ROS2 YAML For Parameters

In this tutorial you will see how to use YAML to handle your ROS2 parameters.

Why using YAML for ROS2 params

So, you start to write a ROS2 application and as you progress, you add more nodes, more features, more settings. You use ROS2 params in your nodes because that’s a nice way to set parameters at run time, without having to modify (+recompile) the file containing the code for the node.

(If you don’t know how to use params in your code, check out this rclpy params tutorial and this rclcpp params tutorial.)

But now your application has 4 nodes and 150 parameters. Managing parameters is becoming a real problem. Adding them from command line is now not an option anymore. You can add each one of them in a launch file, but that will also take many lines in your launch file, and for each different config you’d have to write different launch files.

You can see here how important it is to have a better system for writing parameters.

Create a YAML file in ROS2

YAML means “YAML Ain’t Markup Language”, which doesn’t really help. Let’s say it’s like JSON or XML, but much more human readable. It’s a great fit for loading a configuration file at run time, which is exactly what ROS2 params are about.


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Possible types for YAML params

You can use all the available types for ROS2 params:

  • Boolean value
  • Integer number
  • Float number
  • String
  • Array of all the 4 previous types
  • Array of bytes

Write a YAML config file for a ROS2 node

Let’s write a YAML config file using all the available ROS2 param types.

There is a required minimal structure for ROS2 to know those are parameters to load for a given node.

First you write the name of the node, then “ros__parameters” with one indentation (2 or 4 spaces, recommended: 2), and then you can write the parameters with one more indentation. By adding more indentations you can create nested parameters.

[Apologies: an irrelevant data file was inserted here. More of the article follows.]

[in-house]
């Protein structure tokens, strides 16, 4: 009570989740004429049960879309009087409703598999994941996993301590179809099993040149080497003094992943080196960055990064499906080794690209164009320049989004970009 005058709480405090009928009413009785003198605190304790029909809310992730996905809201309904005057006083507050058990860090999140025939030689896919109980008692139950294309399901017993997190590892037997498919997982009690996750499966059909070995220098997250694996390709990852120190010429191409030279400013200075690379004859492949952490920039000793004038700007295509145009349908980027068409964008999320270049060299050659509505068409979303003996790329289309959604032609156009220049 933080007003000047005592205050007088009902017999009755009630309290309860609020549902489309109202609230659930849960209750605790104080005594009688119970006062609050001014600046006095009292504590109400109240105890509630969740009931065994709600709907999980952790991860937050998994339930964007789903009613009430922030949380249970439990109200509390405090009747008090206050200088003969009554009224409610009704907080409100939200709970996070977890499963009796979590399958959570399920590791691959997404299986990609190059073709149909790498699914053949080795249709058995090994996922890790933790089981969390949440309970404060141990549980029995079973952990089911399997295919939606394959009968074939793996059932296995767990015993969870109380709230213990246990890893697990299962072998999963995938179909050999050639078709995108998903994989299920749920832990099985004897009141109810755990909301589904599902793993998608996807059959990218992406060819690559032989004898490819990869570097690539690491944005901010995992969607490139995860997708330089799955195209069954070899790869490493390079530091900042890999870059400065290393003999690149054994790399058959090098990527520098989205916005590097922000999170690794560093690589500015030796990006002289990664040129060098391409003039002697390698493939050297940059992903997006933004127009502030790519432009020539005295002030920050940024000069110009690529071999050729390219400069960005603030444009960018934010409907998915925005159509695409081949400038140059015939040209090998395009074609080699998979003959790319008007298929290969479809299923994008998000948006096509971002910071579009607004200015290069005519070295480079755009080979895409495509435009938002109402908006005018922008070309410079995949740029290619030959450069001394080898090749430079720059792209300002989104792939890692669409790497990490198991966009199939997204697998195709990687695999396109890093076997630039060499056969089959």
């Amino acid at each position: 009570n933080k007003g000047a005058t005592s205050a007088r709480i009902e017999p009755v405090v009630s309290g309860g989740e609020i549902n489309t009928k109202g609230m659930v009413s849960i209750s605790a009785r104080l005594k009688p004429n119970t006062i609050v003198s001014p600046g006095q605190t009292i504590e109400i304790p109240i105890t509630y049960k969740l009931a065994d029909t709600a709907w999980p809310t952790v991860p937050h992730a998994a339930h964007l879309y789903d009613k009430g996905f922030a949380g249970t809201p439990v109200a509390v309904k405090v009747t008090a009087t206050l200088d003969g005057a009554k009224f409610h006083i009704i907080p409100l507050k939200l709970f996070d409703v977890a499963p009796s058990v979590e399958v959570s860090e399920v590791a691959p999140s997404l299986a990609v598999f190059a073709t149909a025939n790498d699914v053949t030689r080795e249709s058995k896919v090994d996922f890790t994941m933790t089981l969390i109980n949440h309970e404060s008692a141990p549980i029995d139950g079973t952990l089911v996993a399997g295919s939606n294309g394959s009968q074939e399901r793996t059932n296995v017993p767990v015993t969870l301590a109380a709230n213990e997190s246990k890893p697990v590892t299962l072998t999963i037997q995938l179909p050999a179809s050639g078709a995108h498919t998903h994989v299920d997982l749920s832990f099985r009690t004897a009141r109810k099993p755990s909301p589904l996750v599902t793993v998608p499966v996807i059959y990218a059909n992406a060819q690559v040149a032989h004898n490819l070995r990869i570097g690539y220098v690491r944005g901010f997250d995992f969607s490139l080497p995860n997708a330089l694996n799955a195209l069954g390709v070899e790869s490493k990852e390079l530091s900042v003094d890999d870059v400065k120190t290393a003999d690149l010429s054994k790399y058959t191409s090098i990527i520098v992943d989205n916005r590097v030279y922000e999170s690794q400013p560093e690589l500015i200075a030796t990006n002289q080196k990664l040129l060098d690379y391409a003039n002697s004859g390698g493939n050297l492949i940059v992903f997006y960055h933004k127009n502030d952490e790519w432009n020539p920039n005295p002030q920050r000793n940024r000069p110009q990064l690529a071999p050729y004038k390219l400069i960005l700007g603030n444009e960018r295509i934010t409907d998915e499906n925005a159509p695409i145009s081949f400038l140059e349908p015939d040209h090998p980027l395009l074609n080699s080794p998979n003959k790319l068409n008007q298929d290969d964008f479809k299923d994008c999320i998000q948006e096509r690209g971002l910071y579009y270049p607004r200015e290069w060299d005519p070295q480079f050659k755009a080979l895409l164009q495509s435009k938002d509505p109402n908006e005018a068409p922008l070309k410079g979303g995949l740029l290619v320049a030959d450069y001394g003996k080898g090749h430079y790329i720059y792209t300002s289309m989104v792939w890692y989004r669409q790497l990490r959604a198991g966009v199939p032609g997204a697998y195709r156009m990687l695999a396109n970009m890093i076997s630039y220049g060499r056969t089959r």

your_amazing_node:
  ros__parameters:
    bool_value: True
    int_number: 5
    float_number: 3.14
    str_text: "Hello Universe"
    bool_array: [True, False, True]
    int_array: [10, 11, 12, 13]
    float_array: [7.5, 400.4]
    str_array: ['Nice', 'more', 'params']
    bytes_array: [0x01, 0xF1, 0xA2]
    nested_param:
      another_int: 7

Important: if the name is not exactly the same as the node name, parameters won’t be loaded, and ROS2 will not display the error. In this case, your node name (which can be different from the executable name) should be “your_amazing_node”.

Note: you can start parameters for multiple nodes in the same file. All you need to do is to write the same structure multiple times.

node_1:
  ros__parameters:
    some_text: "abc"

node_2:
  ros__parameters:
    int_number: 27
    float_param: 45.2

node_3:
  ros__parameters:
    int_number: 45

Where to put your ROS2 YAML config files?

Just before we launch the ROS2 YAML params, let’s see where you should put your files, so everything is correctly setup before we run the code. There is no particular rule as to where you have to put your config files. But here’s a common way to do it (kind of a convention now):

The same as you would put your launch files into a launch/ folder, you can put all your YAML config files into a config/ folder, directly at the root of your package.

Here’s an excerpt of what your package would look like (whether it’s a Python/Cpp package):

your_package/
├── config
│   └── params.yaml
├── launch
│   └── test_params.launch.py
├── package.xml
├── ...

Doing this will help other developers when working with your code, and help you when working with other’s code, because the architecture is the same. Sometimes, developers will use the name “param” for the folder, instead of “config”, but the way to handle YAML files is the same. Of course you can follow your own rules and place YAML files wherever you want, it will still work, but I advise you to follow this convention.

Load a YAML config file for a node

As a ROS2 parameter only exist within a node, we have to create a node first if we want to test our YAML config file. The node by itself doesn’t (and doesn’t need to) know if the parameters where launched from a YAML file.

Here’s a minimal Python node which simply declares all parameters used in this tutorial. You can then see how to make them match with the YAML file. The parameter declaration for a Cpp is the same, just using the rclcpp API.

import rclpy
from rclpy.node import Node

class TestYAMLParams(Node):

    def __init__(self):
        super().__init__('your_amazing_node')
        self.declare_parameters(
            namespace='',
            parameters=[
                ('bool_value', None),
                ('int_number', None),
                ('float_number', None),
                ('str_text', None),
                ('bool_array', None),
                ('int_array', None),
                ('float_array', None),